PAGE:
Sustainable fixed income investing entering the mainstream

Multiple authors
Archived info
Archived pieces remain available on the site. Please consider the publish date while reading these older pieces.

The views expressed are those of the author at the time of writing. Other teams may hold different views and make different investment decisions. The value of your investment may become worth more or less than at the time of original investment. While any third-party data used is considered reliable, its accuracy is not guaranteed. For professional, institutional, or accredited investors only. 

Consideration of environmental, social, and governance (ESG) factors has increasingly come into the mainstream of investment conversations, both through routine incorporation into traditional investment processes and through distinct sustainable or impact styles of investing. Recent and current global conditions — including extreme weather events, the inequitable impacts of the COVID-19 pandemic, rising distrust of government institutions, and geopolitical challenges to a rules-based world order — have accelerated this trend, highlighting the direct relevance of ESG and sustainability to understanding long-term market risks and opportunities.

Until recently, ESG and sustainability have been more of a focus for equity investors than for their fixed income counterparts. Encouragingly, that is beginning to change and doing so at a pretty swift clip too. Especially since the onset of COVID, ESG and sustainability have gained considerable traction among bond investors and are now seen by many as integral to fixed income investing. For example, global sustainable debt issuance hit a new record high of over US$1.6 trillion in 2021 (Figure 1). Notably, we believe that ESG integration and sustainable investing in fixed income necessitate a very deliberate, thoughtful approach — one that would vary meaningfully from one fixed income sector to another.

Figure 1

Corporate credit

Data quality and disclosures: Sharing ongoing feedback with securities regulators and standard setters, such as the International Sustainability Standards Board (ISSB), to help shape rules and standards for improved data quality and clear, easy-to-understand sustainability disclosures.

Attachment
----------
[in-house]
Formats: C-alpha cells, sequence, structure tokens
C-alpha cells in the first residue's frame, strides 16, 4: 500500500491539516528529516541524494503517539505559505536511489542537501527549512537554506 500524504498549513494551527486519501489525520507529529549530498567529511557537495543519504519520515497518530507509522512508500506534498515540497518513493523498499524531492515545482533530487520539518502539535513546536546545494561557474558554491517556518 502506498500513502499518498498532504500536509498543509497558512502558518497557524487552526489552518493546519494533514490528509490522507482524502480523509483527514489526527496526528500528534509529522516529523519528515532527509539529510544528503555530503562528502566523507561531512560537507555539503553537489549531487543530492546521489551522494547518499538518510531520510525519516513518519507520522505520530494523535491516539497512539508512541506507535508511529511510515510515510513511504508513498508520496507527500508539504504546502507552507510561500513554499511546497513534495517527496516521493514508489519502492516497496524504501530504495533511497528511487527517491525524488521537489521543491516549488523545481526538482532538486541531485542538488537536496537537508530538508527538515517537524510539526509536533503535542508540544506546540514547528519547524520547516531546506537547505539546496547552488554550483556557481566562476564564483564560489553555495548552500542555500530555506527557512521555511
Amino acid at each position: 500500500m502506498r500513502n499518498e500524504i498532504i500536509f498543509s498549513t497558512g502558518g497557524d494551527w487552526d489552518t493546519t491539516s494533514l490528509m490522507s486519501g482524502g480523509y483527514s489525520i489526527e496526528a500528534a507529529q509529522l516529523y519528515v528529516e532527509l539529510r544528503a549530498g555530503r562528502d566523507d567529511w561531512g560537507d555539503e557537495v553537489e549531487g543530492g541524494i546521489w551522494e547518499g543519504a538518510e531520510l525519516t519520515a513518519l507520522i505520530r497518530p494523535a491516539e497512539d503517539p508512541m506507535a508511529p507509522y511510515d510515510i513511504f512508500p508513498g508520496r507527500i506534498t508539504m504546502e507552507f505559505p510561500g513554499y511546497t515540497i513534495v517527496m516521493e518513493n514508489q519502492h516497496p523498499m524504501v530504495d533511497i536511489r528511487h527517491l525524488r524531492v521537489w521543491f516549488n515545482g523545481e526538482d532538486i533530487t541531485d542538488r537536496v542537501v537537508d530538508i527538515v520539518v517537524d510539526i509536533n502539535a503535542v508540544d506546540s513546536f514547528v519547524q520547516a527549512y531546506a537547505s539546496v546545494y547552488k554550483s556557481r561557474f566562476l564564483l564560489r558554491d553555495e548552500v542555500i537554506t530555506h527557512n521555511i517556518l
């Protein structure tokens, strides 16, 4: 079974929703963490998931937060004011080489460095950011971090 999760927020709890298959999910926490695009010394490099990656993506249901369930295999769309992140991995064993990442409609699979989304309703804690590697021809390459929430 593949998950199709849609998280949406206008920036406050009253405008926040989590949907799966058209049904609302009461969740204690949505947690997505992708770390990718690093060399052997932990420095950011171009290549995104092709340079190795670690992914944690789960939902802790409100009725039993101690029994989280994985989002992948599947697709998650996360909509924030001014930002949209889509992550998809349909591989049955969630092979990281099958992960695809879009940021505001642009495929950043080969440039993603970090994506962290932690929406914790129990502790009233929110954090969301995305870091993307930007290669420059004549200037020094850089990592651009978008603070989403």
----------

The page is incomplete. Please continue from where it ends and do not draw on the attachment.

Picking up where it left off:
Relevant metrics: Helping sell-side firms establish market “best practices” for different types of sustainable bonds. For instance, on “use of proceeds” bonds (e.g., green bonds), demanding clarity on the allocation of funds and robust governance around use of the bond’s proceeds. On sustainability-linked structures, ensuring that KPIs are relevant and that sustainability performance targets (SPTs) are material and sufficiently ambitious for the issuer (i.e., to minimize the risk of “greenwashing”).

Education and engagement: Coordinating on management and board engagement across fixed income, equity, and ESG specialist investors to get the most complete picture on how a given issuer’s ESG trajectory is likely to impact its entire balance sheet. Optimizing opportunities to engage with company management (Treasury and ESG) during pre-marketing of labeled sustainable debt offerings to espouse specific views and recommendations on companies’ sustainable practices/deal structuring.

Sovereign debt

Data quality and disclosures: Leveraging proprietary insights and information advantages on sovereign issuers to overcome shortcomings in the quality of “official” ESG data and disclosures.

Relevant metrics: Defining material “E”, “S”, and “G” metrics that are relevant to forward-looking indicators of sustainable and inclusive economic development and to sovereign issuers’ willingness and ability to pay their outstanding debt.

Education and engagement: Seeking to broaden the scope of government stakeholders with whom to engage (beyond “typical” central bank and finance ministry contacts) and joining industry consortia, such as the Emerging Markets Investors Alliance, to amplify managers’ voices on material ESG or sustainable topics.

Securitized credit

Data quality and disclosures: Leveraging differentiated climate research to make more nuanced and localized assessments of physical climate risks that should be priced into RMBS or CMBS deals and drawing on expertise in collateral-level deal analysis to identify data (e.g., FICO scores) that could be relevant to assessing “S” or “G” considerations across deals.

Relevant metrics: Working with issuers to begin defining which metrics or practices should even be considered material in the context of ESG or sustainability (e.g., What constitutes predatory lending? How should a lender factor climate risk into loan underwriting decisions?)

Education and engagement: Bringing a full tool kit of engagement strategies, including leveraging equity, corporate credit, and private investing relationships to educate originators of securitized collateral on how ESG and sustainability apply to their businesses.

Take a deeper dive

To learn more,  view the full white paper, Sustainable fixed income investing comes of age.

Our approach to sustainable investing


Related insights

Showing of Insights Posts

Read next